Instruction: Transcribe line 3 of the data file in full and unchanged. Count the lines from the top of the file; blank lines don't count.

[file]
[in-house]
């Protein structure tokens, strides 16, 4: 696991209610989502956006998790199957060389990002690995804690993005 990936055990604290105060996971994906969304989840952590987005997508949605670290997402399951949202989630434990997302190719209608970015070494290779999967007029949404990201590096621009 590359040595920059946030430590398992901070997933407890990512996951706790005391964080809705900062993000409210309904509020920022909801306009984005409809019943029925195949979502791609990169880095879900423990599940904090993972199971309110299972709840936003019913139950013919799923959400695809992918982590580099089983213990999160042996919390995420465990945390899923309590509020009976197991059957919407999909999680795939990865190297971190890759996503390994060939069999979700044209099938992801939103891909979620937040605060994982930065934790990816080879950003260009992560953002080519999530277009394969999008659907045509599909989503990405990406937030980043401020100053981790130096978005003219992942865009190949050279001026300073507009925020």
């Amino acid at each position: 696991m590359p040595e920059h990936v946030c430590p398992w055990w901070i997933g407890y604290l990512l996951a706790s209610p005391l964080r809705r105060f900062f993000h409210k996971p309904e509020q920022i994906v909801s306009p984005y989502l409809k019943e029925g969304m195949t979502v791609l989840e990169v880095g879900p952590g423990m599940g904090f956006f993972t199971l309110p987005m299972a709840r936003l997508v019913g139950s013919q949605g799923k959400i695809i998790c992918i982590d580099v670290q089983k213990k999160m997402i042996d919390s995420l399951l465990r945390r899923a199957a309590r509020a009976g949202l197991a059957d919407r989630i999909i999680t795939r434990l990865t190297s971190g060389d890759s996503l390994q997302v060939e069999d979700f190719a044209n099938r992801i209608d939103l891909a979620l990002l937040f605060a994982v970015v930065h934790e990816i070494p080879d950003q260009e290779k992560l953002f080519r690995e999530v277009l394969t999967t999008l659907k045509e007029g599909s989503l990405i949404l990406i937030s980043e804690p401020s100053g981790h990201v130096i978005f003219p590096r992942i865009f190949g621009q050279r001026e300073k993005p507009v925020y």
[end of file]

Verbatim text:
């Amino acid at each position: 696991m590359p040595e920059h990936v946030c430590p398992w055990w901070i997933g407890y604290l990512l996951a706790s209610p005391l964080r809705r105060f900062f993000h409210k996971p309904e509020q920022i994906v909801s306009p984005y989502l409809k019943e029925g969304m195949t979502v791609l989840e990169v880095g879900p952590g423990m599940g904090f956006f993972t199971l309110p987005m299972a709840r936003l997508v019913g139950s013919q949605g799923k959400i695809i998790c992918i982590d580099v670290q089983k213990k999160m997402i042996d919390s995420l399951l465990r945390r899923a199957a309590r509020a009976g949202l197991a059957d919407r989630i999909i999680t795939r434990l990865t190297s971190g060389d890759s996503l390994q997302v060939e069999d979700f190719a044209n099938r992801i209608d939103l891909a979620l990002l937040f605060a994982v970015v930065h934790e990816i070494p080879d950003q260009e290779k992560l953002f080519r690995e999530v277009l394969t999967t999008l659907k045509e007029g599909s989503l990405i949404l990406i937030s980043e804690p401020s100053g981790h990201v130096i978005f003219p590096r992942i865009f190949g621009q050279r001026e300073k993005p507009v925020y």